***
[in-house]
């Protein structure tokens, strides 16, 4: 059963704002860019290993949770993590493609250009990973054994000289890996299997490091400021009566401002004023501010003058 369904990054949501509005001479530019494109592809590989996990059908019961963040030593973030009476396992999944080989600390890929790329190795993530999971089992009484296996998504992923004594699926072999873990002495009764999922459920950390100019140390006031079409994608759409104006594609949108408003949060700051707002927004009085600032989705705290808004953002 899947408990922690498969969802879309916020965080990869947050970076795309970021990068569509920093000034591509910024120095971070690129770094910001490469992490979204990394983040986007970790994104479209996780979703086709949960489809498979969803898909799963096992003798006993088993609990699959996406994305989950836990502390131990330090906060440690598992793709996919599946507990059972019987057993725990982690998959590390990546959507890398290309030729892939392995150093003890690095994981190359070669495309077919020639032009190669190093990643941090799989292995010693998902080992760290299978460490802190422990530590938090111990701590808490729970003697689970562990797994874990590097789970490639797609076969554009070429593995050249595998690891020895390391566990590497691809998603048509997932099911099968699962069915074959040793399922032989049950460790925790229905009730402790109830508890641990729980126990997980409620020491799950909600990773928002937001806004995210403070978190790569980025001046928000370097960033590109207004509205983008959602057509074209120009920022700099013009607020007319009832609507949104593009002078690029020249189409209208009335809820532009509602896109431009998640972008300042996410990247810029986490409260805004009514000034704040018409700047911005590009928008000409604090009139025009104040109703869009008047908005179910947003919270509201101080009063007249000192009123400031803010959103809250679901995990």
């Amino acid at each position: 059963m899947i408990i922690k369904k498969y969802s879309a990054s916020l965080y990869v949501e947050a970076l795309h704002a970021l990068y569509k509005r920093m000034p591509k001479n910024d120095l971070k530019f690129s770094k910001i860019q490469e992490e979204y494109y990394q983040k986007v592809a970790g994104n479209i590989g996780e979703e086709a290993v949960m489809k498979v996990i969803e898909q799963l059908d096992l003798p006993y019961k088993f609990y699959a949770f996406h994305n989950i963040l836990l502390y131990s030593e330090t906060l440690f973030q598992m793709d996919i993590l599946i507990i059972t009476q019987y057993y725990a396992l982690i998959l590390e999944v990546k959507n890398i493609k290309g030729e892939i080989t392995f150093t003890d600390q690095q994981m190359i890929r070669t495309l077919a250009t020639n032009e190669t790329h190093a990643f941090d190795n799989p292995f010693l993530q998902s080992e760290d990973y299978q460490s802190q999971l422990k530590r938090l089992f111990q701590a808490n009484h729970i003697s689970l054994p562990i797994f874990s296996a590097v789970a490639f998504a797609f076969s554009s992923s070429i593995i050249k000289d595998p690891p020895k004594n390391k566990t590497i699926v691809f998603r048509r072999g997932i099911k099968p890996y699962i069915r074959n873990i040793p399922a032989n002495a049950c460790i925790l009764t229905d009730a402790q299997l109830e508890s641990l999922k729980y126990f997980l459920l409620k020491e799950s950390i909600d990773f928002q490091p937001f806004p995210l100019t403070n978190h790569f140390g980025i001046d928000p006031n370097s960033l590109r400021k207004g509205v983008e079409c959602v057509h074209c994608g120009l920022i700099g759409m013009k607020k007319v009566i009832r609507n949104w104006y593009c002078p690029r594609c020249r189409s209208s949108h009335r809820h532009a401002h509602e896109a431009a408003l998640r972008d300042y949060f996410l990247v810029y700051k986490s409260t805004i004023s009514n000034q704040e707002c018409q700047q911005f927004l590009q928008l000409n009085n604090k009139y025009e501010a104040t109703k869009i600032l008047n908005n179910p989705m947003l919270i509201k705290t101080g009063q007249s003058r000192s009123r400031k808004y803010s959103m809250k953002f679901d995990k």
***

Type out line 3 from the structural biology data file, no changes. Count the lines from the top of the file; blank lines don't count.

């Amino acid at each position: 059963m899947i408990i922690k369904k498969y969802s879309a990054s916020l965080y990869v949501e947050a970076l795309h704002a970021l990068y569509k509005r920093m000034p591509k001479n910024d120095l971070k530019f690129s770094k910001i860019q490469e992490e979204y494109y990394q983040k986007v592809a970790g994104n479209i590989g996780e979703e086709a290993v949960m489809k498979v996990i969803e898909q799963l059908d096992l003798p006993y019961k088993f609990y699959a949770f996406h994305n989950i963040l836990l502390y131990s030593e330090t906060l440690f973030q598992m793709d996919i993590l599946i507990i059972t009476q019987y057993y725990a396992l982690i998959l590390e999944v990546k959507n890398i493609k290309g030729e892939i080989t392995f150093t003890d600390q690095q994981m190359i890929r070669t495309l077919a250009t020639n032009e190669t790329h190093a990643f941090d190795n799989p292995f010693l993530q998902s080992e760290d990973y299978q460490s802190q999971l422990k530590r938090l089992f111990q701590a808490n009484h729970i003697s689970l054994p562990i797994f874990s296996a590097v789970a490639f998504a797609f076969s554009s992923s070429i593995i050249k000289d595998p690891p020895k004594n390391k566990t590497i699926v691809f998603r048509r072999g997932i099911k099968p890996y699962i069915r074959n873990i040793p399922a032989n002495a049950c460790i925790l009764t229905d009730a402790q299997l109830e508890s641990l999922k729980y126990f997980l459920l409620k020491e799950s950390i909600d990773f928002q490091p937001f806004p995210l100019t403070n978190h790569f140390g980025i001046d928000p006031n370097s960033l590109r400021k207004g509205v983008e079409c959602v057509h074209c994608g120009l920022i700099g759409m013009k607020k007319v009566i009832r609507n949104w104006y593009c002078p690029r594609c020249r189409s209208s949108h009335r809820h532009a401002h509602e896109a431009a408003l998640r972008d300042y949060f996410l990247v810029y700051k986490s409260t805004i004023s009514n000034q704040e707002c018409q700047q911005f927004l590009q928008l000409n009085n604090k009139y025009e501010a104040t109703k869009i600032l008047n908005n179910p989705m947003l919270i509201k705290t101080g009063q007249s003058r000192s009123r400031k808004y803010s959103m809250k953002f679901d995990k």